James Hong Talks <strong><em>Kung Fu Panda 2</em></strong> Blu-ray

The voice of Mr. Ping ushers in this all-new adventure, on Blu-ray and DVD December 13th

Po and the Furious Five are arriving on Blu-ray and DVD just in time for Christmas, this Tuesday, December 13th. Iconic cult legend James Hong voices Mr. Ping in Kung Fu Panda 2. He is a Chinese goose, father to Po the Panda, and owner of the most popular noodle shop in the Valley of Peace. To celebrate the release of Kung Fu Panda 2, we caught up with Mr. Hong to chat with him about his own childhood experiences working in his dad's noodle shop.

Related: Kung Fu Panda 3 Trailer #2 Unleashes an Army of Panda Warriors

Here is our conversation.

You sound like you're very busy today. Where are you exactly?

James Hong: I'm in Charlotte right now. I was in Boston, shooting R.I.P.D.. I am shooting with Ryan Reynolds, Jeff Bridges, and Kevin Bacon. You've heard of that movie?

Oh, yeah. Who are you playing in that one?

James Hong: I think this has been cleared by the publicist. I play the Avatar to Ryan Reynolds (laughs). I can't give you much more detail than that. I am his other self.

Did you work closely with him to get your body movements to match?

James Hong: Well, what I do is...I don't have to match everything he does. I do have to watch him during every take that I am in. I try to match the body movements and so-forth. But other than that simple expression, I can interpret it how I see it.

Going from a Chinese Goose to Ryan Reynolds is quite a leap. You're Mr. Ping is certainly one of the more beloved characters in this franchise. From what depths do you pull up this animal?

James Hong: As you can see in the movie, I am in a sense like a goose who owns a noodle shop. I feel like Ping, because I move around like a goose. I am very fast, and I move around in a different rhythm than most people. Maybe I am part goose. The character is very close to me. I make noodles. When I was young, I made a lot of noodles for my father, in his restaurant in Minneapolis, Minnesota. Because we didn't have fresh noodles for Chow Mien in Minnesota. Who, in Minnesota, is going to be making Chinese noodles? Me and my brother would start at a table with some flour and eggs, but not too much milk...We would mix all of that from scratch. That was a lot of noodles I made for the whole restaurant. Part of my young life was making noodles. When I got the role of Mr. Ping, it just fell into place...I felt very at home with Mr. Ping. Because he loves noodles. He loves good broth. My mother made very good broth for the noodles, so we grew up eating and drinking good broth. Personality wise, I am a lot like Mr. Ping. I am very nervous, and picky. My daughter says, "Oh, dad...You don't have to do it that way anymore." Because I am always giving her all of these details about what to do. It's hard, as a father, to let go of what the children want to do. That's what is going on with Mr. Ping. He doesn't want to let go of Po. After all, he is jus a small child. He is big, but he is still a baby.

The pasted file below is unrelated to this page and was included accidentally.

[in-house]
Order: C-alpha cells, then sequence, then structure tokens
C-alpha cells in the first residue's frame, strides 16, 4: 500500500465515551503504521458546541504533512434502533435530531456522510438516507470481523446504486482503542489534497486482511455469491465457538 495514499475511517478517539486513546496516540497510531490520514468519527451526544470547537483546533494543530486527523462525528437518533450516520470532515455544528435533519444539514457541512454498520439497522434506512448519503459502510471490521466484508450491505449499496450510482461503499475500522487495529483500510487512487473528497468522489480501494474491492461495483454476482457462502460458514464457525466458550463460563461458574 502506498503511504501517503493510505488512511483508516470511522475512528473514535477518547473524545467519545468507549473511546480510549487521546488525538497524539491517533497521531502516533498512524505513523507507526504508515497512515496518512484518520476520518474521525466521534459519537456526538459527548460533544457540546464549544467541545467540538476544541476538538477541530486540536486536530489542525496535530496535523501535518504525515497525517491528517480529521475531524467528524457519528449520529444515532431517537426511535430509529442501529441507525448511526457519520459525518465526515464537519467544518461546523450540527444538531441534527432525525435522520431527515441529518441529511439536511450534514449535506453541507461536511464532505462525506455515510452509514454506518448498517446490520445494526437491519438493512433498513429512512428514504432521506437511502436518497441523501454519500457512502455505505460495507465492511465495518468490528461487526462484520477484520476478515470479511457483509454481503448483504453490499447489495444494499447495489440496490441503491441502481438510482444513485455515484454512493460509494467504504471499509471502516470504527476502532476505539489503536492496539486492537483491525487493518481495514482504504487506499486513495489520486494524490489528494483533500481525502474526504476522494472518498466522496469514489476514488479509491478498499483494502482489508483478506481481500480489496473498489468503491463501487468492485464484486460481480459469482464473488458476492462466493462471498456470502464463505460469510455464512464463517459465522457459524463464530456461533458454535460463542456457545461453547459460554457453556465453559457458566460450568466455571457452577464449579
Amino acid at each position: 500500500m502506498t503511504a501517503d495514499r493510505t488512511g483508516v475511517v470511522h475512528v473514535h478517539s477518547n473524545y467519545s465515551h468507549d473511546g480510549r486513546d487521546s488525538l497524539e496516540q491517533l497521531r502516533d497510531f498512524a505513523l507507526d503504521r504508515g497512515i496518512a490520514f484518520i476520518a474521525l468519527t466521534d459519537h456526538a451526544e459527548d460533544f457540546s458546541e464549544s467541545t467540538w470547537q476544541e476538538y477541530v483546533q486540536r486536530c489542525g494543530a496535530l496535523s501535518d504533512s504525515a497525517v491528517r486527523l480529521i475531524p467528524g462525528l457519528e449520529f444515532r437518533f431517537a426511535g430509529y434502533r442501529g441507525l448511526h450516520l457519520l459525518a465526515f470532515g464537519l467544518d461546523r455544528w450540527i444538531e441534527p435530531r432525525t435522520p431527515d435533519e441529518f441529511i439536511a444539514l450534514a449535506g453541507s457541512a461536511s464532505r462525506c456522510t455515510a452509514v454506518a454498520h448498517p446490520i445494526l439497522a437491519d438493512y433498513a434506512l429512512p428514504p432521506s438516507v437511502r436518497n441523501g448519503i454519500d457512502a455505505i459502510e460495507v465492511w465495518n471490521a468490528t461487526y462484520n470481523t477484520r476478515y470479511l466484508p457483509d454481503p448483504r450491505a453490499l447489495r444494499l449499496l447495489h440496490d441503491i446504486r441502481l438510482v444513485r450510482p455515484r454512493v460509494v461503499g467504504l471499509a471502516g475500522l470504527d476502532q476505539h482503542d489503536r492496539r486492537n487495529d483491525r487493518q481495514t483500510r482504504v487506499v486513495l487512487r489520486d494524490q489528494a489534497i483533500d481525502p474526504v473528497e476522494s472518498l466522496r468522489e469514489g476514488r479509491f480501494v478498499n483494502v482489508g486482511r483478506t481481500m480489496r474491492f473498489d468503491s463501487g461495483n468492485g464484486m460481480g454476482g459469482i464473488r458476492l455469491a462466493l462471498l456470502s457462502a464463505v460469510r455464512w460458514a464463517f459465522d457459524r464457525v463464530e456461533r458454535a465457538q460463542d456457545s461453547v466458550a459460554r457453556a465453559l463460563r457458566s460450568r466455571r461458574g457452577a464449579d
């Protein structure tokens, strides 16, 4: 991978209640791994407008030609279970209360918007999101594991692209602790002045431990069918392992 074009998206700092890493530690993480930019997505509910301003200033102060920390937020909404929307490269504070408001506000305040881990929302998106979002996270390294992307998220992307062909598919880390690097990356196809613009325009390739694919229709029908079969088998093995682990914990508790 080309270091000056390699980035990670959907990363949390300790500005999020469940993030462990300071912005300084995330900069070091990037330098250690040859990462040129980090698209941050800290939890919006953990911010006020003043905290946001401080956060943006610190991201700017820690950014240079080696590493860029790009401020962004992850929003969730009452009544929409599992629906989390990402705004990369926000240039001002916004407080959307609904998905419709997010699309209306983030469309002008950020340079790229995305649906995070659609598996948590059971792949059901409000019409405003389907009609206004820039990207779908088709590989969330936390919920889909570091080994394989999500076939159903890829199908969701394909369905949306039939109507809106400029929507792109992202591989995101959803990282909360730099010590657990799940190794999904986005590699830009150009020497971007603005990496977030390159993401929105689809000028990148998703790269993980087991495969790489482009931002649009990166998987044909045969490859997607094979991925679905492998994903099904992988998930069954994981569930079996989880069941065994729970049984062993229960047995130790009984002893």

Did you ever own geese?

James Hong: Little chickies, like most of us. I'm trying to remember...That's a good question. I have to key into my memory. Maybe once...I grew up partially in China, too, you know? Where we had a lot of farm animals around. I rented a house in Los Angeles, when I first moved to Hollywood. We did have a huge goose in the back yard. Maybe it was a duck. I can't quite remember. It would lay an egg every single day. And we would go out there and get that egg. We would sell the egg. In that sense, I did partially own either a duck or a goose.

We had a goose when I was a kid. What I remember is that it would be extremely loyal to some, and hate others. It knew and hated my brother, Dave, with a passion. It could narrow him down in a crowd, that goose...

James Hong: The goose tends to chase people more than the duck. I wonder why that is? I love goose meat. I hate to think of it as a pet. When they serve goose in certain Chinese restaurants, the meat seems to be smoother than the roast duck. The Beijing duck...

Oh, no doubt. Trust me, my brother loved eating that goose.

James Hong: Was it friendly to you?

Oh, yeah. It was my buddy. It would hang out. It would get in the pool with me.

James Hong: How old were you?

Eight or nine...

James Hong: That goose was practically as tall as you were, almost! (Laughs)

The thing about both of these Kung Fu Panda movies is that they make me extremely hungry.

James Hong: Oh, yes! I wish I had some cooked goose, right now...Where did that expression come from? You're a cooked goose?

I think that is from the 1800s. The Old West...

Kung Fu Panda 2 comes to Blu-ray and DVD this Tuesday, December 13th.

Cinemark Movie Club
B. Alan Orange